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On a sad note, the liner on my drink holder flew off. I’ll get it replaced once I’m in FL.

Day 4: Rain, Sucio, rust, Kinfolk MC, Infidels MC

Odometer is at 19,211. Sucio is purring like a kitten, thanks to Comanche Cycles in Simi Valley, CA!

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Today’s route was pretty straight forward, even though the road was mostly straight, it had enough curves and slight rollers to keep it interesting. Not even close to being a big boring interstate:

Oh, it rained, just a bit. I’m loving Carrot for iOS , snark and all!

The rain ruined my iPhone charging setup. The SAE to USB adapter rusted out. So did the long cable I had attached to it. Both went into the trash.

I think I’ll use my power packs for now, and get the bike wired so the USB cable is under the seat as some have suggested.

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Is it me, or is Sucio looking happier than a pig in shit ?!

While I was at a gas station, I met some Kinfolk MC guys (1%) who were riding to Dallas. They allowed me to hang with them since I was heading in the same direction. Of course I stayed in back out of respect to their group.

This was the first time riding side by side, instead of staggered. Somehow it felt safer than staggered. Despite doing 75 on wet highway roads. It was an awesome experience.

On the next gas stop we saw some Infidels MC guys. For some reason I thought they were a 1% club too. I didn’t know what to expect. The guys in the two clubs didn’t know each other, but they were quick to meet and greet. Man the level of brotherhood was awesome to witness. #respect

The Kinfolk MC leader gave me his card, told me to keep in touch, and I do plan to. Out of respect I won’t show the other side that has the leader’s contact name and number. After topping off we headed back on the road and I peeled off a few miles later.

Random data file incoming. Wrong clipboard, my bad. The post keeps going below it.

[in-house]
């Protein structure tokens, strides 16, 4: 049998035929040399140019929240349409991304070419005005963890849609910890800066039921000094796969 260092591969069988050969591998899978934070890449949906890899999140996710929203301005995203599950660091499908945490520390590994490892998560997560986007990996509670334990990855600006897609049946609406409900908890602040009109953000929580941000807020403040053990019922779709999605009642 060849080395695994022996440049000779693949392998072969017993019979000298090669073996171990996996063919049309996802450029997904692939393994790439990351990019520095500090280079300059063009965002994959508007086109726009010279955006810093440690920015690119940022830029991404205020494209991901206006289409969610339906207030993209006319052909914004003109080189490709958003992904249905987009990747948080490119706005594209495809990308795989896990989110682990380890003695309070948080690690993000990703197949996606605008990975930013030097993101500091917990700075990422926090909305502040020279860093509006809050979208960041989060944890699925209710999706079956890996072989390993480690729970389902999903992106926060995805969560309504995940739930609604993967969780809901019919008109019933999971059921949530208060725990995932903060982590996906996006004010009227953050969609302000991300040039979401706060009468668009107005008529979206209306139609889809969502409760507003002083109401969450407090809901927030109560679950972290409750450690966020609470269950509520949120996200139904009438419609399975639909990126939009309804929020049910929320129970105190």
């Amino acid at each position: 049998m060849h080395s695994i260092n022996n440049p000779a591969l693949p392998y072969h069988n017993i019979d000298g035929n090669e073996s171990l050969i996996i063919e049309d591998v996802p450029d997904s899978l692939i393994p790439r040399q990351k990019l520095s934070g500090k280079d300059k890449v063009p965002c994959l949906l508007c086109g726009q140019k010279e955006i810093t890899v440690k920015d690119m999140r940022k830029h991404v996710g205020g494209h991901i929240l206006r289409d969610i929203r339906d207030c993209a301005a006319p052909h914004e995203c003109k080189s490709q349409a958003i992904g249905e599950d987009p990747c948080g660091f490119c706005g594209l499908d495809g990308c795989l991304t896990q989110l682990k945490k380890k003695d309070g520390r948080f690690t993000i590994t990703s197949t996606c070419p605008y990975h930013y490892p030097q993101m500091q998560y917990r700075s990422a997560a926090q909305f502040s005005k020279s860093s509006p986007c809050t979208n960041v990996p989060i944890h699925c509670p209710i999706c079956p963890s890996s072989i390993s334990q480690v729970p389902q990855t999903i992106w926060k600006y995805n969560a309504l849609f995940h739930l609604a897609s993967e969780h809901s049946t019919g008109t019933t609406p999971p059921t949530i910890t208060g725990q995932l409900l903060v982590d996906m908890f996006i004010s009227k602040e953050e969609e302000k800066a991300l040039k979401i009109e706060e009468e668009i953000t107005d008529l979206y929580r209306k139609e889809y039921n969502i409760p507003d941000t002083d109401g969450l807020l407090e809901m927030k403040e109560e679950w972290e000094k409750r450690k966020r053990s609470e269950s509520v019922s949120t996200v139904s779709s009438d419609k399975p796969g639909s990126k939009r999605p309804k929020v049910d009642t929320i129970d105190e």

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The rest of the route from Simi Valley, CA to Orlando, FL is undefined at the moment. I decided to pick a route each morning, splitting the rest of the trip into 3 days. This way I can avoid any potential Category 4 hurricanes, and any roads that were swept out to sea.

Day 3: Rain, Odessa, and work

(Click on “Watch on Facebook”)

Today started with light rain. So much for weather forecasts.

I put on my rain jacket, but dummy me, forgot to put on the rain pants. Never knew how heavy a fully soaked pair of jeans can get. 🙂 Boots got soaked too, enough that I was able to pour out water once I got to a hotel.

I only did about 220 miles, since I got a call from my team asking me to stop and help fix a shell script. Figured I’d camp out here in Odessa. Found a cheap hotel room (*), logged in and resolved the issue.

Ordering food now. Hoping I can catch the new Myans M.C. episode.

Tomorrow I’ll complete the trip to Irving, TX, but I might extend it  a bit since I no longer need to stop there. I originally planned to possibly squat at our corporate office for a day.

(*) Hotels so far were $58 (Tue) and $67 (Wed) and $59 (Thu). All were 2 star; guest rating of 3.5 or higher.

 

 

Day 2: Late start, then drizzle

I got a late start today, unfortunately the only pictures I have are screenshots of the weather forecast (50 mph complete with snide remark, thanks Carrot!), and of the route (thanks Bad Elf!).